The Holocaust Gallery, Imperial War Museum

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Credit: Hufton & Crow

The Holocaust Gallery (Exhibition Designer: Casson Mann) sets out the course of the history of the Holocaust from the 1930’s to beyond the Nurembourg trials, ending with an exhibition of survivor testimonies. This new exhibition, informed by the vast amount of new scholarship and study that has taken place since the creation of the previous exhibition, is brightly lit and created as a set of overlapping spaces in shades of blue. This, together with the use of compelling video pieces showing the sites of atrocities as they are today in their natural beauty makes the point that these events did not happen in the shadows. There are personal stories both of victims and, importantly, perpet­rators ranging from the familiar to the great many unknown and often unremarkable individuals who became the instruments of this Nazi programme of unspeakable horror.

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Credit: Hufton & Crow

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Credit: Hufton & Crow

Phases 2A and 2B of the Foster Masterplan for IWML were combined in 2016 to create a single project to create two new galleries telling the story of Britain and the Commonwealth during the Second World War and that of the Holocaust. These galleries, which opened in November 2021, have built upon the high standards for narrative based museums set by IWM in its First World War Galleries.

The overall project consisted of the design, construction and exhibition fit out of these new galleries within the Grade II listed building, together with a refresh of the Second World War Atrium Terrace displays. Alongside the new galleries, the project also included the creation of new learning and events spaces on Levels 1 and 2.

DJA were appointed as Lead Consultants for the gallery basebuild design team under a multi-discip­linary arrangement where we had put together a team of sub-consultants including structural engineers David Rafferty of Mason Navarro Pledge and Steensen Varming as mechanical, electrical and lighting engineers.

Leading this multidiscip­linary team, we collab­orated to provide a fully detailed spatial, structural and services design for the base build infra­structure works in accordance with the exhibitions design and fit out require­ments. This involves working around existing and new structural inter­ven­tions, reusing existing plant rooms and risers where possible in order to distribute services and enable the vision for the galleries to take shape.

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Credit: Hufton & Crow

The project involved working with two separate exhibition design teams, to develop two distinct but interlinked galleries.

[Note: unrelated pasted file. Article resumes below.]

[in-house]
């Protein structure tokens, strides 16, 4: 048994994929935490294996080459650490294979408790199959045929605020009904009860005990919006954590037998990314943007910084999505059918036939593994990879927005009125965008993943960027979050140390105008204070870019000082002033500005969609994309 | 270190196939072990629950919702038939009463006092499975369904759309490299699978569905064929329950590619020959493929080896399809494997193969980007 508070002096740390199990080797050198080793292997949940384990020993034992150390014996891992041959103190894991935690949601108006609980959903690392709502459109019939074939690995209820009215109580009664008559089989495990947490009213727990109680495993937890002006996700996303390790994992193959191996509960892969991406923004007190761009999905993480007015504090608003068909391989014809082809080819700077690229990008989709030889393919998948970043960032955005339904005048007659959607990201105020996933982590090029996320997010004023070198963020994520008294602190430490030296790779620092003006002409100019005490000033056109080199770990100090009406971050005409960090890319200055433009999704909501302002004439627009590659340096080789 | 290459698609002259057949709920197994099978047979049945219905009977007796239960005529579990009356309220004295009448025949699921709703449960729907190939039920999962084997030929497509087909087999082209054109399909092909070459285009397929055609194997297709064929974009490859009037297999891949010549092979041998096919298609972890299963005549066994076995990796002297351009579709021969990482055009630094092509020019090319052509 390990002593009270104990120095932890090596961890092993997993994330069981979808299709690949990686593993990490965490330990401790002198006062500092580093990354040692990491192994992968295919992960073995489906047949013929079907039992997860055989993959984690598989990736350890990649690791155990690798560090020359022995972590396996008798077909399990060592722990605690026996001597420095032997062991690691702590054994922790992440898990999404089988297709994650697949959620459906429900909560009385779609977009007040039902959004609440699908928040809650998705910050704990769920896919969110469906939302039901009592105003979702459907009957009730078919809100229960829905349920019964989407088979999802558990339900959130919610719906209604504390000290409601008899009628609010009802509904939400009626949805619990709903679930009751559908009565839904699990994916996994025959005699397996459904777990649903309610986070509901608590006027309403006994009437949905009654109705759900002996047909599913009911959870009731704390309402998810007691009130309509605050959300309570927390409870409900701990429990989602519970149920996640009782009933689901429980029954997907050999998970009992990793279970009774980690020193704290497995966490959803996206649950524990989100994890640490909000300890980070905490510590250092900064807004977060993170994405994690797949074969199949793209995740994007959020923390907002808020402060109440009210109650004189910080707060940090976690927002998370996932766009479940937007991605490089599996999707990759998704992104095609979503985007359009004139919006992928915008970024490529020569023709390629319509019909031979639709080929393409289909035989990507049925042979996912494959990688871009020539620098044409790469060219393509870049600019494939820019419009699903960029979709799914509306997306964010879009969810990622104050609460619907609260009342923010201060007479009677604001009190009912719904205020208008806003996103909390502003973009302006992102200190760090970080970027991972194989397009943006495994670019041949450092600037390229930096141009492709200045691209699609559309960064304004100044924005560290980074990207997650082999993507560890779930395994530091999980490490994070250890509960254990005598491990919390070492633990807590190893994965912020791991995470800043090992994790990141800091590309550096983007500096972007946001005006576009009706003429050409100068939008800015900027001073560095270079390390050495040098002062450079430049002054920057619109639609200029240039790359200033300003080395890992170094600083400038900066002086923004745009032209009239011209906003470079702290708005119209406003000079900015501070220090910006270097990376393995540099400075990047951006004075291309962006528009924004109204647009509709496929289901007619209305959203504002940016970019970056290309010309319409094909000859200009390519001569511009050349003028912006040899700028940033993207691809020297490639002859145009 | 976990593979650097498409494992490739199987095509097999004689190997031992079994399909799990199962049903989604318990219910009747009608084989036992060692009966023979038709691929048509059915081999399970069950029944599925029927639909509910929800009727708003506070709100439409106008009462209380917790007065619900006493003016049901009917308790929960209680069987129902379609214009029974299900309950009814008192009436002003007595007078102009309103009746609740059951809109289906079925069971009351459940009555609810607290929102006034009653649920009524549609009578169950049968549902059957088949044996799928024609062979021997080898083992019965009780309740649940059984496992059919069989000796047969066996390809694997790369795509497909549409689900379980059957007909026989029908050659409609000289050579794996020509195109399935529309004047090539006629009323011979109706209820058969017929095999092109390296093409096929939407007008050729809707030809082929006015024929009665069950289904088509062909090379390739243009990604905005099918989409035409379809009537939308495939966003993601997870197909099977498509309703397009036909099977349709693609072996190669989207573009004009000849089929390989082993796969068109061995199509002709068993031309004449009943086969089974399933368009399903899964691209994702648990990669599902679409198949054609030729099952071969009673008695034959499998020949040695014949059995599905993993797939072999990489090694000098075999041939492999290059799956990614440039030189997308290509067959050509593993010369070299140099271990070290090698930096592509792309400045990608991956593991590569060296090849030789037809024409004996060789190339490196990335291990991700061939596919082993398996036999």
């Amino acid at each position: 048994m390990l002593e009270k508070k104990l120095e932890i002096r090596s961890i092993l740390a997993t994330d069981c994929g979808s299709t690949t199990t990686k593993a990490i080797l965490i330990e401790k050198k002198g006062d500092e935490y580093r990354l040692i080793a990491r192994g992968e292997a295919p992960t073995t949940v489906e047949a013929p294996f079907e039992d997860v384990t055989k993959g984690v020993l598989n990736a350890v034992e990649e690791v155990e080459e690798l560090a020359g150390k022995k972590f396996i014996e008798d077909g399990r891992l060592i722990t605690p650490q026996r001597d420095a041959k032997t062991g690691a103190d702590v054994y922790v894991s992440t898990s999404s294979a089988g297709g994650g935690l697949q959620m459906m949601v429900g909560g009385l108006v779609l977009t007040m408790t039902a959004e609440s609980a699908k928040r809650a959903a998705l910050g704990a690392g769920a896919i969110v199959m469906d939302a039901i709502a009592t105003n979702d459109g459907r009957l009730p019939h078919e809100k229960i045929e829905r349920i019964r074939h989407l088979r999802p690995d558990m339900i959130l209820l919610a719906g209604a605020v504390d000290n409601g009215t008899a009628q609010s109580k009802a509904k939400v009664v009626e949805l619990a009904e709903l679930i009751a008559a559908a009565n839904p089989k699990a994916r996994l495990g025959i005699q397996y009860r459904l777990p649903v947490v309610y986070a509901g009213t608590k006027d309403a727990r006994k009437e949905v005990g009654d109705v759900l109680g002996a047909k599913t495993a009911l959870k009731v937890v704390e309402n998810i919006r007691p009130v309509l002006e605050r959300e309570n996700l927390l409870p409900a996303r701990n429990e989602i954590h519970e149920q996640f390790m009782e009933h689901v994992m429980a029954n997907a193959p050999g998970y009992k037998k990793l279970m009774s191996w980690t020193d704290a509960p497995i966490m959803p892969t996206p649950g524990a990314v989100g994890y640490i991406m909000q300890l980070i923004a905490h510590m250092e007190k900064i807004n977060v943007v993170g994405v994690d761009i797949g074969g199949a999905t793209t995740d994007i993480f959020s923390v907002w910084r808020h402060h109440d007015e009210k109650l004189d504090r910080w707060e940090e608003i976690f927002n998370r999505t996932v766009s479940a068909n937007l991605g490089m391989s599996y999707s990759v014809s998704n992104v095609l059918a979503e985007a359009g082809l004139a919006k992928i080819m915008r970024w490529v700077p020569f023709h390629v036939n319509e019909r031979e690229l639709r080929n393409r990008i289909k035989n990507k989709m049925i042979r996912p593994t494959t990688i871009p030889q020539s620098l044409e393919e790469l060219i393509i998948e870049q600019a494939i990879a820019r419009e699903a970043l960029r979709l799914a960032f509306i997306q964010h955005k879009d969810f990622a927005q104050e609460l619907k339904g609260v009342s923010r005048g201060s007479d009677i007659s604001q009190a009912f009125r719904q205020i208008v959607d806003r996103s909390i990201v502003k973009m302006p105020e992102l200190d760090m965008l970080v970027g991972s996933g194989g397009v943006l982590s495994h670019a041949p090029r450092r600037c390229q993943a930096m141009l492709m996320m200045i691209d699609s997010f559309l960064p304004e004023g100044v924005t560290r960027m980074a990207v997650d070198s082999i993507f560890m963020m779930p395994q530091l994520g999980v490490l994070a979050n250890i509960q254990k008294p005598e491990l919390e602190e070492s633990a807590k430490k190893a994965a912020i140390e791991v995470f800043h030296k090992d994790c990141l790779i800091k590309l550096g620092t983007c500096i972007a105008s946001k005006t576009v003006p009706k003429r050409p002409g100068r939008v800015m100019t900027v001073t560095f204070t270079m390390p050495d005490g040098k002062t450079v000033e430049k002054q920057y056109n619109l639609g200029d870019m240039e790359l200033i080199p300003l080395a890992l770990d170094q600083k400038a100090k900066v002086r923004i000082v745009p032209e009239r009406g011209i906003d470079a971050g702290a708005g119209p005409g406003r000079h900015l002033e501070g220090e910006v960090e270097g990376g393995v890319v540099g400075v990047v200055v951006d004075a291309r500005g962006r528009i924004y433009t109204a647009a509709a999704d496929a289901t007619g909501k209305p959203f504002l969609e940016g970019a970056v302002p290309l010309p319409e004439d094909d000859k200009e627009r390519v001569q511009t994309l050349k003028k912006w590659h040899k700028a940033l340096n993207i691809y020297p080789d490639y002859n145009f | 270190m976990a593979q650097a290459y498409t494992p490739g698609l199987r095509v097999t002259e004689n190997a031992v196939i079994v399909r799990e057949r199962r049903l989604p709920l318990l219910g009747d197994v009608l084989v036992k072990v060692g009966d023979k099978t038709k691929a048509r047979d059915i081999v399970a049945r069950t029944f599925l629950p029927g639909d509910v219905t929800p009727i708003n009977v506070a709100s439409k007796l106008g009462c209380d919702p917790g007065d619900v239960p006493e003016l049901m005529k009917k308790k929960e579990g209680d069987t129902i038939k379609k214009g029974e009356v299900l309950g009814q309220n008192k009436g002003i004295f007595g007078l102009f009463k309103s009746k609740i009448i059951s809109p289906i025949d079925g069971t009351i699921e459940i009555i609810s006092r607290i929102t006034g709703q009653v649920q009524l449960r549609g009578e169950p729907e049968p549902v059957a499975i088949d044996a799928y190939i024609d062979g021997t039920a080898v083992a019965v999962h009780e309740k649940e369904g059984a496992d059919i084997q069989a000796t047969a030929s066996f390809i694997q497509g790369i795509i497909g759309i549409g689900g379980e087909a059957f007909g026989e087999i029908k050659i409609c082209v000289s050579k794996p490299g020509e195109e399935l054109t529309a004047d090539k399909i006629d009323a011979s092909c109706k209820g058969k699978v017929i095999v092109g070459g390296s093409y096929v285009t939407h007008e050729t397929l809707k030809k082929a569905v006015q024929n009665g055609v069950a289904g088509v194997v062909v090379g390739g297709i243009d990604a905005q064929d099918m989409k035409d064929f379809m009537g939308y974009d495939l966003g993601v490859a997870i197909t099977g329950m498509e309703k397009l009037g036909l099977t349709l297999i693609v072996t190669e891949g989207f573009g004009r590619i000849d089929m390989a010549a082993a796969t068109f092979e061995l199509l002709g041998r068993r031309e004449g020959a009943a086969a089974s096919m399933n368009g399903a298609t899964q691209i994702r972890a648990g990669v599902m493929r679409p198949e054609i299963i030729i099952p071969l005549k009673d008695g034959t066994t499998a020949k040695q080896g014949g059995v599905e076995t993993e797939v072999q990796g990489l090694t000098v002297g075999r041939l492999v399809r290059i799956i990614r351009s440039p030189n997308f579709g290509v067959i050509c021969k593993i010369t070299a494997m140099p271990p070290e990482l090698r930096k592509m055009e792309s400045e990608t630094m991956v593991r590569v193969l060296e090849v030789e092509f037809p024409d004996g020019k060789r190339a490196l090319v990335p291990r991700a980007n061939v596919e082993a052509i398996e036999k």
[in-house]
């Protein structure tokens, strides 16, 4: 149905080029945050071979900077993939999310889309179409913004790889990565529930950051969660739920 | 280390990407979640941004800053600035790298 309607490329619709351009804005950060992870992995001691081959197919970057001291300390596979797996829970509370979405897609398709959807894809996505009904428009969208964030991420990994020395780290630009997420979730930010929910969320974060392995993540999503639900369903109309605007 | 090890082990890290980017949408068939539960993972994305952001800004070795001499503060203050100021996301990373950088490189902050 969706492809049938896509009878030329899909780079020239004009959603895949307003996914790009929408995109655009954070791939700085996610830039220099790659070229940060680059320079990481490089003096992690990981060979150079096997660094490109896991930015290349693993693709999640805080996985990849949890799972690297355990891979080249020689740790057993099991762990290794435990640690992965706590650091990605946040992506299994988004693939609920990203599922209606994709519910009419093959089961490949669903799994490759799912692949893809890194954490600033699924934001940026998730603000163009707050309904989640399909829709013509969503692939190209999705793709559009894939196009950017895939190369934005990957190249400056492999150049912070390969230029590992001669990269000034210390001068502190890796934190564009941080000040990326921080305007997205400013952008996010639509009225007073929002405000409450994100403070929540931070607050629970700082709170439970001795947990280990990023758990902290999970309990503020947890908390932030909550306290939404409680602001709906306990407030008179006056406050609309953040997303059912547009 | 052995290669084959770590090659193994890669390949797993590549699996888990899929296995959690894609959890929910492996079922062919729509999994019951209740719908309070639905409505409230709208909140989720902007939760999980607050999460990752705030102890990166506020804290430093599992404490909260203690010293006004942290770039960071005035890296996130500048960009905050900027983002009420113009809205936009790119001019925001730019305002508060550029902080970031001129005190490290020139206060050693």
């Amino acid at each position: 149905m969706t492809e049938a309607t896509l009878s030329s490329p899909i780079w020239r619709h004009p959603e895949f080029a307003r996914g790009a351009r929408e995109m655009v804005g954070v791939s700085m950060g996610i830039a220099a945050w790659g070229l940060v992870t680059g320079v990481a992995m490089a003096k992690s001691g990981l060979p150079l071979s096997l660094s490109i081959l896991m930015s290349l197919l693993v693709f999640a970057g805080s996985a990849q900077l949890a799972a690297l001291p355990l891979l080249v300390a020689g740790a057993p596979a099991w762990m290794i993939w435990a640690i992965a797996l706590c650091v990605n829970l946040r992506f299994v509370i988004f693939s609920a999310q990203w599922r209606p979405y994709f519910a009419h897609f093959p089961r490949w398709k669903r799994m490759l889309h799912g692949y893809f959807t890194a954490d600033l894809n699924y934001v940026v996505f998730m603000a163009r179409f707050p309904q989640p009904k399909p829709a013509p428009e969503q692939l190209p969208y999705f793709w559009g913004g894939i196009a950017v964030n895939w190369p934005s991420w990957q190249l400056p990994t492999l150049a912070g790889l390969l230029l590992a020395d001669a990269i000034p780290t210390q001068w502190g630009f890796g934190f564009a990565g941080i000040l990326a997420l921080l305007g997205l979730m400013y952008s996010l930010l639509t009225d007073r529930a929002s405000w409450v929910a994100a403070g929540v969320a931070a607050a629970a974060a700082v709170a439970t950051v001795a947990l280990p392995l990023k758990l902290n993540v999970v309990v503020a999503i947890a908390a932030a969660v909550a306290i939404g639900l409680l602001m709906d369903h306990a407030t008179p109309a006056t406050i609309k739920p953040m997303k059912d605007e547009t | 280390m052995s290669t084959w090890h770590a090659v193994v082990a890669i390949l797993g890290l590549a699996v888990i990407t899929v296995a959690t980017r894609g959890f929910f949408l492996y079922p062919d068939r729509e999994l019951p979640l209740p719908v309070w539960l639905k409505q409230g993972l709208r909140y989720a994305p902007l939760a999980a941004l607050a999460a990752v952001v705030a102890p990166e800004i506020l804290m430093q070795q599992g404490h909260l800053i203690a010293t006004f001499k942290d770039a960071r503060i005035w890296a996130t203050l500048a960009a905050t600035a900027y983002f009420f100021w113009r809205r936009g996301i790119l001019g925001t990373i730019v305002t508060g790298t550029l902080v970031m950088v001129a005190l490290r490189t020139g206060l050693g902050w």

Our team sought to fully understand the creative vision and narrative of each exhibition design to develop meaningful visitor flow, and constructive solutions for the built fabric and systems serving the galleries.

To create these spaces, we needed to open up the existing fabric to create more than 2,500m2 of internal floor area over two floors, knitting together existing structures of different ages and construc­tions and inserting major structural inter­ven­tions to create additional floor space. Former back of house storage areas, teaching and schools spaces, conference rooms, the central cinema and two self-contained galleries were all subsumed into the overall footprint. Many of which were on different part-level heights, neces­sit­ating consid­er­ation of ramps and access­ib­ility within the wider circulation.

Crucially, we managed to create workable spaces without needing to carry out any work to the existing foundations, although some works to remove existing internal loadbearing walls were very complex.

The two floors of galleries under construction were sandwiched between the First World War exhibition on Level 0 and the previous Holocaust Galleries on Level 3. Both of these Galleries were fully open to the public throughout the works, including a phase of demolitions lasting around seven months, except for when the Museum was forced to close because of the pandemic.

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Credit: Hufton & Crow

A three year design process involved numerous meetings with many different stake­holders to ensure coordin­ation and commu­nic­ation between the various teams that were required to create the new exhibitions including: the Museum’s internal team of project managers, curators, collections and conser­vation staff, and academic review panels, film and media producers and mountmakers; Project Managers, Cost consultants, AV systems designers, Access Consultants, Fire Engineers, and the appointed Approved Inspectors; the exhibitions design teams with their sub-consultant lighting designers, graphics consultants, inter­actives designers, soundscape designers, film and media producers.

The result are two exper­i­en­tially contrasting spaces, with inextricably linked themes. IWM Lambeth is the first museum in the world to house both displays under the same roof.

In 2022, the galleries won Museums + Heritage Permanent Exhibition of the Year Award.

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Credit: Hufton & Crow